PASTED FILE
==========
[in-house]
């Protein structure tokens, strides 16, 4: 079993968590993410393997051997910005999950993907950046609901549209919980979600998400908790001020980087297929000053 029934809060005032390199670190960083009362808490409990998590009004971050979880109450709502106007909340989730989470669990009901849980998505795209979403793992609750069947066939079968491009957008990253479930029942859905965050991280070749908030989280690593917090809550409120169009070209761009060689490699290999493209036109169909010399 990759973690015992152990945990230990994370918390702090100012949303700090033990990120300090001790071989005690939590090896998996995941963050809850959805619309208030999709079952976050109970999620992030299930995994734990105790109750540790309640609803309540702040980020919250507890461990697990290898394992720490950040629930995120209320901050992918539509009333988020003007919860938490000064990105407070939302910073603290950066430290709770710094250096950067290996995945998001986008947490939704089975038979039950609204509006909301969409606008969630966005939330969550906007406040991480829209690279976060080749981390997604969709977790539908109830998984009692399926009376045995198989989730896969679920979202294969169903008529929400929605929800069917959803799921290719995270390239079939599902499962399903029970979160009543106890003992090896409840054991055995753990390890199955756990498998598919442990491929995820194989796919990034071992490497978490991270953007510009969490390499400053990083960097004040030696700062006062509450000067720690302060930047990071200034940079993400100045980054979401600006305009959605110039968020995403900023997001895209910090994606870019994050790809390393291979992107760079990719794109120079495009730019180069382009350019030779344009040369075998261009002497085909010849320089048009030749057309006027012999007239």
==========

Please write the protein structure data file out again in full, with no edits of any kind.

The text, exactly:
[in-house]
């Protein structure tokens, strides 16, 4: 079993968590993410393997051997910005999950993907950046609901549209919980979600998400908790001020980087297929000053 029934809060005032390199670190960083009362808490409990998590009004971050979880109450709502106007909340989730989470669990009901849980998505795209979403793992609750069947066939079968491009957008990253479930029942859905965050991280070749908030989280690593917090809550409120169009070209761009060689490699290999493209036109169909010399 990759973690015992152990945990230990994370918390702090100012949303700090033990990120300090001790071989005690939590090896998996995941963050809850959805619309208030999709079952976050109970999620992030299930995994734990105790109750540790309640609803309540702040980020919250507890461990697990290898394992720490950040629930995120209320901050992918539509009333988020003007919860938490000064990105407070939302910073603290950066430290709770710094250096950067290996995945998001986008947490939704089975038979039950609204509006909301969409606008969630966005939330969550906007406040991480829209690279976060080749981390997604969709977790539908109830998984009692399926009376045995198989989730896969679920979202294969169903008529929400929605929800069917959803799921290719995270390239079939599902499962399903029970979160009543106890003992090896409840054991055995753990390890199955756990498998598919442990491929995820194989796919990034071992490497978490991270953007510009969490390499400053990083960097004040030696700062006062509450000067720690302060930047990071200034940079993400100045980054979401600006305009959605110039968020995403900023997001895209910090994606870019994050790809390393291979992107760079990719794109120079495009730019180069382009350019030779344009040369075998261009002497085909010849320089048009030749057309006027012999007239």